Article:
Fortunately, you can find gluten-free alternatives for almost any snack food these days. If you get tired of granola and oatmeal, you can enjoy plain potato chips, macarons, chocolate mousse, gluten-free cake, popcorn, and french fries. Always check the label to make sure these items don't come from a restaurant or facility that also processed wheat, barley, or other things that may trigger food allergies.
Some snacks for a gluten-free diet include RX Bar Peanut Butter Chocolate, Sea Salt Cauliflower Crackers, Donut Protein Bars from Truwomen, Quaker Rice Crisps, Pitted Green Olives, GF Pretzels, Chips made from sweet potatoes, Multigrain Tortilla Chips, Kettle Corn, Oats, Cereal, and a Bag of Roasted Seaweed.
Some products you can find at your local supermarket for a gluten-free diet are Annie's Organic Fruit Snacks, Biena Barbeque Chickpea Snacks, Kind Nut Butter Whole Grain Clusters, Smart Flour Foods Garden Margherita Pizza, Wild Zora's Lamb Bar, Amy's Macaroni, GF Bagels,
Final Thoughts - Gluten Free Diet
The gluten-free diet requires some effort, but it's not so hard once you know what to look for. For people with celiac disease or gluten sensitivity, reading labels is extremely important when it comes to shopping at supermarkets. Do your research and find out as much information as you can about your favorite items. Additionally, you should consult a dietician to make sure that you are getting all of the necessary vitamins and minerals your body needs on a gluten-free diet.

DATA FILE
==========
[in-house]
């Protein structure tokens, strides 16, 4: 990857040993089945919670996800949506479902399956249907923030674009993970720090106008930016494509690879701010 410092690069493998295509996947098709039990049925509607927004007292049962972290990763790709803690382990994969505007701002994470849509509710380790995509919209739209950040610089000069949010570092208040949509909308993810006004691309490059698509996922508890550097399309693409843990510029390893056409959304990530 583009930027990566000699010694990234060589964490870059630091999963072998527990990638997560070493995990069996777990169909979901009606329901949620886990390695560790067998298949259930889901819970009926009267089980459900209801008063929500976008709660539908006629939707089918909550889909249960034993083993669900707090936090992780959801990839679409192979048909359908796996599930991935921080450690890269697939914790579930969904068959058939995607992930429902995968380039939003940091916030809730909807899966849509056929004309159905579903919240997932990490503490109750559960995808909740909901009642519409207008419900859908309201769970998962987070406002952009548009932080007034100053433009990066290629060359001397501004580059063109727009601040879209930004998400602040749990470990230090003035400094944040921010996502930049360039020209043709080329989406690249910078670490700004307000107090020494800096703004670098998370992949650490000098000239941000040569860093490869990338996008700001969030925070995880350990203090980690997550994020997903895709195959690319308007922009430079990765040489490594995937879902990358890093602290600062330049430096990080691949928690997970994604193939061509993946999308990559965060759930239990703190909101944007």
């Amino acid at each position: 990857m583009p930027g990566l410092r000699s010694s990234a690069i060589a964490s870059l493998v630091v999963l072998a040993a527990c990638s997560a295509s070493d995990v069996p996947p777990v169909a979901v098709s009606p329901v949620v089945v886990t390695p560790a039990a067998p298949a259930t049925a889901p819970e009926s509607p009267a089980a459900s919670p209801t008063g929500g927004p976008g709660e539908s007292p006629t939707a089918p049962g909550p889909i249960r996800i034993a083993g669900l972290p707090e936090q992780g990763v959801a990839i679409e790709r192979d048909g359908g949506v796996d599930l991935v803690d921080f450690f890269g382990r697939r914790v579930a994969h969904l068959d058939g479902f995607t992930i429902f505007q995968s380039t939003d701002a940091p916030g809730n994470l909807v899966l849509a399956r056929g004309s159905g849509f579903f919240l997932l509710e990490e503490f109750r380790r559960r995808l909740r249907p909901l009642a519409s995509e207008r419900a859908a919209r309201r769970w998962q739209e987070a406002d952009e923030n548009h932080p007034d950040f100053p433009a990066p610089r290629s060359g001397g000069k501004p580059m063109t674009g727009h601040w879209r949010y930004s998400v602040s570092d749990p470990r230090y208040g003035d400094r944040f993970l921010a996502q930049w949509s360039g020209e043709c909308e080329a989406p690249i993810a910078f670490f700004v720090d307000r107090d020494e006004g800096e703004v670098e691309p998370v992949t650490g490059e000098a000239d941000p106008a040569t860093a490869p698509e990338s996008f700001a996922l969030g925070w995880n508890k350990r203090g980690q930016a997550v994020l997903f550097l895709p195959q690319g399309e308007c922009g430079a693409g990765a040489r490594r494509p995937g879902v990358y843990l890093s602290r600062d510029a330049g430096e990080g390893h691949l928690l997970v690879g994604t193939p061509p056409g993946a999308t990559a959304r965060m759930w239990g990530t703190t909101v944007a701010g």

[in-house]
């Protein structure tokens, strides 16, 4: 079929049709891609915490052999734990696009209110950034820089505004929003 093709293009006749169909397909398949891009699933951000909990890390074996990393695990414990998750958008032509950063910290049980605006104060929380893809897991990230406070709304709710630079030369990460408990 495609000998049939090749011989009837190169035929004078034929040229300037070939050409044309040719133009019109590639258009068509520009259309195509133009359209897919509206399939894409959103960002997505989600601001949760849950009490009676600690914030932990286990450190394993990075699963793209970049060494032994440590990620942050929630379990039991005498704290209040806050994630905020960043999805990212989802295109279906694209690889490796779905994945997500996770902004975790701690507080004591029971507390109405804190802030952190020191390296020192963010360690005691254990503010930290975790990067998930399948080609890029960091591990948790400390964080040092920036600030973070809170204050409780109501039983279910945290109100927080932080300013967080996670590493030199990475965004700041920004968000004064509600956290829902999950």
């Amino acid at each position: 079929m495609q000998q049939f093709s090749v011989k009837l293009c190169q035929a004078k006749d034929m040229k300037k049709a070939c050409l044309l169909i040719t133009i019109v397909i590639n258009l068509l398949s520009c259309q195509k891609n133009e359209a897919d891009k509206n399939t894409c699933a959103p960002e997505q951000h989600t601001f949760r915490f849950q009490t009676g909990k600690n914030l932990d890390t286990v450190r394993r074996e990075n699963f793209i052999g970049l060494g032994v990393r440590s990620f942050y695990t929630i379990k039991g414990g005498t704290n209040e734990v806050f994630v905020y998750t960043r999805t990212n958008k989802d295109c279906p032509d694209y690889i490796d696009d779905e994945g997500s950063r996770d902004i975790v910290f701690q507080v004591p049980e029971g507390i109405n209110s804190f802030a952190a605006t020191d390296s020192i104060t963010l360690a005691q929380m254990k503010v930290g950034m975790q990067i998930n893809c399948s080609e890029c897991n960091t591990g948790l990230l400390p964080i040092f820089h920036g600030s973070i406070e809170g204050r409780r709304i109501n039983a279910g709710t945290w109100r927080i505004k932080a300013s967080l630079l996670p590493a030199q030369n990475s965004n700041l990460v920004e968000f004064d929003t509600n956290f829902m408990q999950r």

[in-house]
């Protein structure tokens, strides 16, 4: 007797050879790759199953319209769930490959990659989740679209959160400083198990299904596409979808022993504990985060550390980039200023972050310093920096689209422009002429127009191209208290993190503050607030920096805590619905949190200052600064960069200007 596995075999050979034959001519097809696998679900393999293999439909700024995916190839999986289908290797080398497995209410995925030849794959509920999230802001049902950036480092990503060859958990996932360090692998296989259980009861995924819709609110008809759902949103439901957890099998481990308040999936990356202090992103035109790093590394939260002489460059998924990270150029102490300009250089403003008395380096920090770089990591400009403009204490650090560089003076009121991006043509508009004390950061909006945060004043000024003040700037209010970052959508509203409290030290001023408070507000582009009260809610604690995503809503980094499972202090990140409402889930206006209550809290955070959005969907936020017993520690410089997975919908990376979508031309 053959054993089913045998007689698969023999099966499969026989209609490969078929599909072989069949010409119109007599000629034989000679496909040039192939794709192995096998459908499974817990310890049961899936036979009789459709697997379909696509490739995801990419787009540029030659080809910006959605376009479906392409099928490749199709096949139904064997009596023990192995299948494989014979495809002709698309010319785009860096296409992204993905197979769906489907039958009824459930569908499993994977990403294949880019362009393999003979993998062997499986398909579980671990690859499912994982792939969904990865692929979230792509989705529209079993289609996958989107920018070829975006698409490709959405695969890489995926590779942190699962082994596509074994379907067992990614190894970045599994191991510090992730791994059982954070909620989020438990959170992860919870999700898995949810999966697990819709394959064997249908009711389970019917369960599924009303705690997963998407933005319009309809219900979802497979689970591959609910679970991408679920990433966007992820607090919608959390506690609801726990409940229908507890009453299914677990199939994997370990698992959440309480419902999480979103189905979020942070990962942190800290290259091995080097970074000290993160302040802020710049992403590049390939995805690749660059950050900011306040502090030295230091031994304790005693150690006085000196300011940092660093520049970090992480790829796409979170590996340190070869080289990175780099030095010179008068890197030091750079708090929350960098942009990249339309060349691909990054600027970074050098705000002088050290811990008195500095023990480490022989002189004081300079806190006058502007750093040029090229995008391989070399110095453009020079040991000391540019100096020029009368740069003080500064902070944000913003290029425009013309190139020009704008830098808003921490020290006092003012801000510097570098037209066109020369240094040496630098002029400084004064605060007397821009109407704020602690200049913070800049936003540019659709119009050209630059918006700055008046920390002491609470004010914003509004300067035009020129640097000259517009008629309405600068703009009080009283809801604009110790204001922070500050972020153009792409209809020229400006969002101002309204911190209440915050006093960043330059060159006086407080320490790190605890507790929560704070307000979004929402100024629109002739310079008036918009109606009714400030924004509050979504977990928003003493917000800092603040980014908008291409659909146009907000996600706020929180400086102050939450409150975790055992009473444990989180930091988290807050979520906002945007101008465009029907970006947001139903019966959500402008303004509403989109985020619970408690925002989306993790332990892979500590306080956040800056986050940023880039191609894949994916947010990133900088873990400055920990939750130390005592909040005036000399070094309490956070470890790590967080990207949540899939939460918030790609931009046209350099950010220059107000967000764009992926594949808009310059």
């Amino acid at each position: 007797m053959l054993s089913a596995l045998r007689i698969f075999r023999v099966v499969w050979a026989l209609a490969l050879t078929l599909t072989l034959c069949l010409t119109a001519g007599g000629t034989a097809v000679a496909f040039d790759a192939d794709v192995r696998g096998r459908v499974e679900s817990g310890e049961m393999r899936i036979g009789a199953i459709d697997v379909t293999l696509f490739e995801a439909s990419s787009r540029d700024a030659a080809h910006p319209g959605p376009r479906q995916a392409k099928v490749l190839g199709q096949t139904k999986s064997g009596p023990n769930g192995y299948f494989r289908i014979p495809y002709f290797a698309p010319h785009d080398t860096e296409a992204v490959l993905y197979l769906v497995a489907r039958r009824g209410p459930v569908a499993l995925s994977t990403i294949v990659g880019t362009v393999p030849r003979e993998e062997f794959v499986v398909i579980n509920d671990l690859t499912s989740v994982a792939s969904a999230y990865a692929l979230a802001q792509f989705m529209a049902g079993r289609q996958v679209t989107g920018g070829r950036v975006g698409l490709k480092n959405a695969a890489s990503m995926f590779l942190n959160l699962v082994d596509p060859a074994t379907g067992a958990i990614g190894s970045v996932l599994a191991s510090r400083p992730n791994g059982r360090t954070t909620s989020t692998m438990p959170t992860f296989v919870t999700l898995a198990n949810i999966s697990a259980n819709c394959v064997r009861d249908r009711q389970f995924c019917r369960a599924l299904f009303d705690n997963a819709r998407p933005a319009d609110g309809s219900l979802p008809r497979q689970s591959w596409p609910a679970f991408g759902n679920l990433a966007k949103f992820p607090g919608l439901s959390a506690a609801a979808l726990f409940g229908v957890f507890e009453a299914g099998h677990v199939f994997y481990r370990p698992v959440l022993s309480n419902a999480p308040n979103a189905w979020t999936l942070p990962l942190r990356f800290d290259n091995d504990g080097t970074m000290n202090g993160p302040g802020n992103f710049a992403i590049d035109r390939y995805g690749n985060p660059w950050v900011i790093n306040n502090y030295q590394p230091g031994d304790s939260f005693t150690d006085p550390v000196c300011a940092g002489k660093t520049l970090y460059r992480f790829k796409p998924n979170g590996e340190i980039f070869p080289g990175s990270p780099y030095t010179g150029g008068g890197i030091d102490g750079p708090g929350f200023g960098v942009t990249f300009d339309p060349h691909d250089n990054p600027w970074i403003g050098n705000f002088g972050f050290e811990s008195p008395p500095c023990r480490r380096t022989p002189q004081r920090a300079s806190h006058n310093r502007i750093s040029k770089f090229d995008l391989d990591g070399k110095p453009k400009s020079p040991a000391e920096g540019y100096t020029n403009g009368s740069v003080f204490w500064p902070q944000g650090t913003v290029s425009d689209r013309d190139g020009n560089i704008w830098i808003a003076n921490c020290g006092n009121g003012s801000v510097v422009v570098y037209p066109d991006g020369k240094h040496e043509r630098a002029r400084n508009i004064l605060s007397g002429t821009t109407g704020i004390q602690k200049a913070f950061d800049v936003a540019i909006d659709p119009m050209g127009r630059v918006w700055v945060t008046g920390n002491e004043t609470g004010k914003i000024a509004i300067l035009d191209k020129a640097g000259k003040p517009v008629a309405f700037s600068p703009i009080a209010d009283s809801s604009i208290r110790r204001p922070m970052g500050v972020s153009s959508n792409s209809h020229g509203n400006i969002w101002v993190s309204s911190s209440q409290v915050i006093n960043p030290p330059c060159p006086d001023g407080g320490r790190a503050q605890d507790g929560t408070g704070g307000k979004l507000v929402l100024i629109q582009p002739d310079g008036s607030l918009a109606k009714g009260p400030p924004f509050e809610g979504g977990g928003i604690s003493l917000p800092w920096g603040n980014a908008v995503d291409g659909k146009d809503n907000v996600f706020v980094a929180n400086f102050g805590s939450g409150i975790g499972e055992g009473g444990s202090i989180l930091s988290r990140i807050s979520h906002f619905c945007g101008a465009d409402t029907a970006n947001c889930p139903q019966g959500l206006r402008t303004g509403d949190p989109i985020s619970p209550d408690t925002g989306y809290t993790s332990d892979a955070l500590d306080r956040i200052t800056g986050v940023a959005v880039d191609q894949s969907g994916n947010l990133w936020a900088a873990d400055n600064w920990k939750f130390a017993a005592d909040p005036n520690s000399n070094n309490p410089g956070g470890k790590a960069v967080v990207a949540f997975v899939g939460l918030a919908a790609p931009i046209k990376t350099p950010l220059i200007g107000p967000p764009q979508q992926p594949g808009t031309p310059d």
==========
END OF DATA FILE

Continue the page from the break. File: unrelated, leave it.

For someone with serious celiac disease living in a household with people who don't have celiac disease, it's essential to store gluten-free items separately from other foods, wash dishes thoroughly, keep storage areas and cooking surfaces clean, and avoid cross-contamination by toasting bread in different places.
Biesiekierski, J. R. (2017). What is gluten?. Journal of gastroenterology and hepatology, 32, 78-81.
Bascunan, K. A., Vespa, M. C., & Araya, M. (2017). Celiac disease: understanding the gluten-free diet. European journal of nutrition, 56(2), 449-459.